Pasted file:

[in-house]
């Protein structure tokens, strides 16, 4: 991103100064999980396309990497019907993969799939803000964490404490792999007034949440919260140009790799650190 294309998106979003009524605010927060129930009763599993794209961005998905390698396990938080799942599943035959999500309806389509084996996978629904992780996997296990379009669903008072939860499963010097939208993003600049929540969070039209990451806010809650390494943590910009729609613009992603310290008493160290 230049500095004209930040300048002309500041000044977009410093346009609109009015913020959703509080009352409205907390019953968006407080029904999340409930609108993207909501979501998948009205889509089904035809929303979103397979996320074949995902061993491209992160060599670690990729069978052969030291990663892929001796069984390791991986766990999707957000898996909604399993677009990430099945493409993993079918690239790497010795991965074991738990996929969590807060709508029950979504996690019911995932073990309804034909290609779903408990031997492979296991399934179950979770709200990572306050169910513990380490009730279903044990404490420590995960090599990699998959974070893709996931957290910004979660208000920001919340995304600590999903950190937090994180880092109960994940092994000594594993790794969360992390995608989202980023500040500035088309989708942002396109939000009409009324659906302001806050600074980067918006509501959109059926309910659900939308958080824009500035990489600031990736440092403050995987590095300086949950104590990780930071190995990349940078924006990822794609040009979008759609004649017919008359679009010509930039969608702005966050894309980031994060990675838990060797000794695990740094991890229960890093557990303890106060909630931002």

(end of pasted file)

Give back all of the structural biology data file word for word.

[in-house]
């Protein structure tokens, strides 16, 4: 991103100064999980396309990497019907993969799939803000964490404490792999007034949440919260140009790799650190 294309998106979003009524605010927060129930009763599993794209961005998905390698396990938080799942599943035959999500309806389509084996996978629904992780996997296990379009669903008072939860499963010097939208993003600049929540969070039209990451806010809650390494943590910009729609613009992603310290008493160290 230049500095004209930040300048002309500041000044977009410093346009609109009015913020959703509080009352409205907390019953968006407080029904999340409930609108993207909501979501998948009205889509089904035809929303979103397979996320074949995902061993491209992160060599670690990729069978052969030291990663892929001796069984390791991986766990999707957000898996909604399993677009990430099945493409993993079918690239790497010795991965074991738990996929969590807060709508029950979504996690019911995932073990309804034909290609779903408990031997492979296991399934179950979770709200990572306050169910513990380490009730279903044990404490420590995960090599990699998959974070893709996931957290910004979660208000920001919340995304600590999903950190937090994180880092109960994940092994000594594993790794969360992390995608989202980023500040500035088309989708942002396109939000009409009324659906302001806050600074980067918006509501959109059926309910659900939308958080824009500035990489600031990736440092403050995987590095300086949950104590990780930071190995990349940078924006990822794609040009979008759609004649017919008359679009010509930039969608702005966050894309980031994060990675838990060797000794695990740094991890229960890093557990303890106060909630931002």